PROBLEM SOLVER VS. PROBLEM SEEKER
April 2018 – Brandmap:
In my articles and panels at the summits, I always underline the importance of listening to your employees to understand them. It is actually a very simple act: “listening”. Why should we listen? Because we need to understand the changing expectations of our employees, to identify their priorities. Why do we need this? Because we want to become the best employer brand, to attract the best talents to our company and to achieve the best business results with the best employees. There are various methods for collecting the feedback of your workforce. We use “quantitative research” methods to collect the numerical data with the following purposes:
- to identify employee expectations, engagement and motivation levels as well as important areas for improvement;
- to understand the reasons of people quitting the job and to conduct competition analyses;
- to determine different views of employee groups regarding corporate culture during times of change;
- to capture the degree that the departments meet the expectations of their internal customers with their performance, the levels of satisfaction about the communication and interaction styles, the conflict areas in the company, and the tips regarding the probable causes of these conflicts.
Even though there are numerous other research methods based on need, the most common quantitative research tools address the topics above. These research methods are the best for collecting numerical data and proving the highest priority improvement areas with numbers. When the Human Resources professionals stand before the management team without such research data and name the improvement areas, express the employee expectations, the management team may not want to believe them or to make them their priorities. An independent third party revealing those dynamics with specific data always strengthens the hand of the Human Resources department.
There is also the face-to-face focus groups and one-to-one employee interviews that we name “qualitative researches”. These interviews enable us to learn the insights of employees about any subject and make our action plan based on them. For example, in a half day that we spent with 8-10 employees, we can easily understand what they mean when they say ‘”career expectation” or what they are expecting when they mention “recognition”. “There is no recognition in the company” may well mean that the recognition is missing since a division is feeling estranged because another division is always the favorite of the management, or that recognition is missing since the first level manager refuses to thank employees claiming that they are only doing their jobs. The belief that only salvation is a new title due to the probably ineffective future salary raise and the depreciation of pay in time may also create the career expectation.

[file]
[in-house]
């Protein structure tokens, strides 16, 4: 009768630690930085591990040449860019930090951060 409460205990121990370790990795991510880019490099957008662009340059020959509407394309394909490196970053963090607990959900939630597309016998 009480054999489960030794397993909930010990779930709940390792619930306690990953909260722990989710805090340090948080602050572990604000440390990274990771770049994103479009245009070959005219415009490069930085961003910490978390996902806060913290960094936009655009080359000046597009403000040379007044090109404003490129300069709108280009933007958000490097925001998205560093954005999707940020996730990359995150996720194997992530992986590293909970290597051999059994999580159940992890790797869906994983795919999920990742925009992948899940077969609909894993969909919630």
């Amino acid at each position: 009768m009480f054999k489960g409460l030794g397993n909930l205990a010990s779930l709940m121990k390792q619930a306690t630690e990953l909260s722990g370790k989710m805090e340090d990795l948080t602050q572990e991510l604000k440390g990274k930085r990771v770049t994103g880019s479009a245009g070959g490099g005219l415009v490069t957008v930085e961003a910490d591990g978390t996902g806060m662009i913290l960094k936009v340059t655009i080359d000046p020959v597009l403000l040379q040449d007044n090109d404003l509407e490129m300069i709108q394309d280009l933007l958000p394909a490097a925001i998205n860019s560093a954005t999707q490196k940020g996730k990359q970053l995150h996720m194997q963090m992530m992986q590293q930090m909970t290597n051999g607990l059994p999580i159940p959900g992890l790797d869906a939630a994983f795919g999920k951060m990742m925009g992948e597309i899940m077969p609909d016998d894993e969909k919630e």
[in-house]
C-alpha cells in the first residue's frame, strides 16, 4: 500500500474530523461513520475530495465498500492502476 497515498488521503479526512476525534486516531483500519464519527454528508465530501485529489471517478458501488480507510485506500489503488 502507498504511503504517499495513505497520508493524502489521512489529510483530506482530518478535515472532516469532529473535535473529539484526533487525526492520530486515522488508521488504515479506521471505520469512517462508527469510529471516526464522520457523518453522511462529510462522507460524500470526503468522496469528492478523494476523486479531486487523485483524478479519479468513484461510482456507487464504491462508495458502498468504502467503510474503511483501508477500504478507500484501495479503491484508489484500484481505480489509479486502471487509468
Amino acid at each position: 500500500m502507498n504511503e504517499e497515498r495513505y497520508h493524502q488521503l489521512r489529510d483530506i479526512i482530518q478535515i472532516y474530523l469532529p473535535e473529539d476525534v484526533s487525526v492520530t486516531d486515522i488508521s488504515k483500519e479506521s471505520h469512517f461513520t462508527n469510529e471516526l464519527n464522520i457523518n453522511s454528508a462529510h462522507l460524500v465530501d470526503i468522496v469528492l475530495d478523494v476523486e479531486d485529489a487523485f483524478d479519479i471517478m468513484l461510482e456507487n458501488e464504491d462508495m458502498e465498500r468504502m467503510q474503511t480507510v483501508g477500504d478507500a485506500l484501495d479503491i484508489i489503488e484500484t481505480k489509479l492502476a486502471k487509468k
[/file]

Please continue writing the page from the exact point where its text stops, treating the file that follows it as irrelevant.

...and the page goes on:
Now, let’s come to the real issue: all of the research methods I listed above are actually tools to listen to the voice of the employees. The frequency, the quality, the content of these tools should be determined very carefully. It is unacceptable not to conduct any surveys, however, it is also negative in the eyes of employees to conduct a survey too frequently, once in every 2-3 months. Of course, if a brave heart comes up and says “yes, we frequently conduct surveys, but we share their results, generate the required actions, put these actions into practice rapidly”, then there is nothing to say but to bow before them. But, unfortunately, things don’t go like that in real life.
When you ask the problems of the employees but do not share any results afterwards and do not take any action, the employees will naturally begin to think that those surveys or focus groups are performed just to put a tick in a checkbox. It comes to such extreme points that the employees stop believing in the sincerity of the survey. The voices are raised claiming “they conduct surveys so that the HR can be rewarded”.
The employees begin to participate less and less in the surveys, they confused the purpose or the content of one survey with another. And thus, no sound result is obtained. The employees’ confidence in the company is damaged.
I guess we need an adjective before the word “communication” while we keep on saying ‘communication comes first’. “Sincere” communication comes first. Being honest and being open. You are so willing to convince the employees to fill in the questionnaires and to attend the focus groups, but you need to show the very same willingness to share the results and explain the future actions to be taken. In other words, don’t conduct these studies just to check a box.
That’s why you should be a problem solver rather than only seeking the problems. Believe me, this is much more sincere. However, don’t get me wrong, you can’t solve every problem. There are things a company can fix rapidly, and there are things that you cannot even lay your hands on for a while. The important thing is to share these results sincerely with your employees. If we ask them to share their opinions, it is their natural right to learn the results obtained from those surveys.
Otherwise, all the research efforts turn into unnecessary tools without sincerity. And when you truly need them one day, it will no longer be possible for you to get efficient returns.
Don’t ever spend your time or money if you won’t provide feedback regarding results, if you won’t be able to take any action.